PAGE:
May 2, 2018
Often when someone tries a VR setup that has positional tracking such as the Oculus Rift or the HTC Vive for the first time, they are blown away once they realise that their movements in real life translate into the virtual world. Being able to physically walk about in a VR experience gives the user a much greater sense of presence and makes them feel more like they are actually in the virtual world. Unfortunately, with our current generation of consumer VR hardware, we are quite restricted as to how much space the user can move around without bumping into another object or losing tracking so we need to have alternatives for allowing users to traverse larger distances. Locomotion in VR refers to the method in which a user moves around within the virtual world.
Locomotion can come in many different forms and is still an area that people are constantly inventing and experimenting with new, inventive methods
Teleportation locomotion does as it says really. The user is moved immediately from one location to another, usually using a pointer of some description as shown in the above example. This is a popular method and probably the most commonly used in applications. The reason for this is it’s simple, intuitive and easy to pick up, but above all it avoids motion sickness. On the other side of the coin, users frequently find the sudden movement disorientating, and immersion breaking.
Similar to teleportation, dash is controlled by a pointer and moves the player from point A to point B. The difference being that the user is smoothly moved from point A to B. Whilst keeping the intuitiveness, and ease of teleportation and reducing disorientation for the user. But users can find the sudden movement startling and sickening.
Another form is smooth locomotion where the user moves around the world at a constant rate, using the a touchpad or a thumbstick of the VR controller that they are using. Many more experienced VR users like this method, but often isn’t favoured by new users. Whilst it eradicates the problem of disorientation for the user, it will leave a large number of users feeling motion sickness because of the disconnect between what their eyes are seeing and what their body is feeling.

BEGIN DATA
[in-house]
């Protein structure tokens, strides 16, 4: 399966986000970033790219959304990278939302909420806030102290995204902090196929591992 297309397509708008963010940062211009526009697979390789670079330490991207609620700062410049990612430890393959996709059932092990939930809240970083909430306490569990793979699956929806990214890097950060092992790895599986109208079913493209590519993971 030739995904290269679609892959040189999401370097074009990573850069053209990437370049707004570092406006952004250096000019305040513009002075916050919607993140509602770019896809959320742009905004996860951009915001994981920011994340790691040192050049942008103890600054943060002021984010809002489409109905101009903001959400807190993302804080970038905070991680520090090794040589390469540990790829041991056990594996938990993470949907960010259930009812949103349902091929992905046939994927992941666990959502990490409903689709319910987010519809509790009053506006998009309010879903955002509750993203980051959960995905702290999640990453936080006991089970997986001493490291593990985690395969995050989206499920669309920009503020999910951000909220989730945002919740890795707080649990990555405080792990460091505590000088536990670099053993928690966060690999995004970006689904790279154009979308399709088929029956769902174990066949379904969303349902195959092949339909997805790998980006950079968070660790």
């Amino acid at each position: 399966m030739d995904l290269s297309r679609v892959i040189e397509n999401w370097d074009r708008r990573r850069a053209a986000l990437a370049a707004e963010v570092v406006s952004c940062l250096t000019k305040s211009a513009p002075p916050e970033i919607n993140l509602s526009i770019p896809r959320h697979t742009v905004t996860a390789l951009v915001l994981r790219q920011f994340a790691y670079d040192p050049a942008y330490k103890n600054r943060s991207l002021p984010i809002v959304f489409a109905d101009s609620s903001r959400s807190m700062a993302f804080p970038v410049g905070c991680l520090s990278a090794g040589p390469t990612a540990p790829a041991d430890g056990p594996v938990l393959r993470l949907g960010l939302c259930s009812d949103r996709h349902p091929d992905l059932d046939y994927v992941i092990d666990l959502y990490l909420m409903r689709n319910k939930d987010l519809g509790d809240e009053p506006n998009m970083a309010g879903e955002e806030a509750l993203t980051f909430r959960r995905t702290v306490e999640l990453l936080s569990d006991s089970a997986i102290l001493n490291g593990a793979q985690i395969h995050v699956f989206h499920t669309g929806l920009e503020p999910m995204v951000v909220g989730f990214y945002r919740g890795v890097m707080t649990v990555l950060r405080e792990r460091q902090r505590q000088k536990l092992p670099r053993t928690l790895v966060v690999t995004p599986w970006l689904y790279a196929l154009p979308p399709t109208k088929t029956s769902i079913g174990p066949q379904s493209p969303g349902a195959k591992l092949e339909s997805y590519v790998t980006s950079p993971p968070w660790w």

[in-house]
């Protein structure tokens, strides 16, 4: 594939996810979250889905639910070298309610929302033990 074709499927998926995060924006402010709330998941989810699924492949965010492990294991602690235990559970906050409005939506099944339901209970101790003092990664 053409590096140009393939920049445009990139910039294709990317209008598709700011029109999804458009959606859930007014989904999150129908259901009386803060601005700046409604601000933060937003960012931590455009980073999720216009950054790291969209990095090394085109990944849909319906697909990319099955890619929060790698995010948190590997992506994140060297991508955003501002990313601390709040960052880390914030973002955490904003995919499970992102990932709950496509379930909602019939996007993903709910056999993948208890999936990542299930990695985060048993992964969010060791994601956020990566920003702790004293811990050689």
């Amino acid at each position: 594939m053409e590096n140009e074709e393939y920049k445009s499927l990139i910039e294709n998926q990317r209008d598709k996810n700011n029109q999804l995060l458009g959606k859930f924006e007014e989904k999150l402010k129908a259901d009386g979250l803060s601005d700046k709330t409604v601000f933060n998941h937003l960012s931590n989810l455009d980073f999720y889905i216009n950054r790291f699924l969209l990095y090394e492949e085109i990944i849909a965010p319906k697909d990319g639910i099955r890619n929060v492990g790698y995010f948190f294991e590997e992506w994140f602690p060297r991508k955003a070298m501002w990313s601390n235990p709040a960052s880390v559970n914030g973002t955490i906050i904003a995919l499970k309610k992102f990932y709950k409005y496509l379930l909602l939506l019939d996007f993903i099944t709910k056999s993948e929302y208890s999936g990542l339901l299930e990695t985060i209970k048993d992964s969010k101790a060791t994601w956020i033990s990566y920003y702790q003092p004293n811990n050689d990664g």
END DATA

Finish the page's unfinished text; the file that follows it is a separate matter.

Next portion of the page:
Arm swinging is similar to smooth locomotion, but is controlled by the user holding a positionally tracked controller in each hand and swinging their arms. The faster and more exaggerated the swings, the greater/faster the movement. Many users find this method drastically reduces the sickening feeling of smooth locomotion whilst keeping the advantages. But it does mean that the user can’t do anything else with their hands whilst they are moving (and they look a bit silly too).
Now the question you are probably asking at this point is: “Which one is best?” - but the answer isn’t as simple as this one or that one. Locomotion is very much down to the preference of the user and the design of the application. When creating a VR experience, locomotion is a key consideration of the design process, and should be decided based on the context and what works best based on the content that is being delivered. But whilst some people may like teleportation, others may find this disorienting, and whilst some people enjoy smooth locomotion, some may find this to feel unnatural and sickening.
This blog only just scratches the surface of commonly used methods and a much larger set of examples can be
found here .
A bit of a different blog from us but we hope it’s an interesting insight but we hope you’ve learned something new. As always if you have an idea you want created get in touch with us and we can bring it to life. Whether it’s a quick prototype, a full product or even just to brainstorm, our team will be here to help.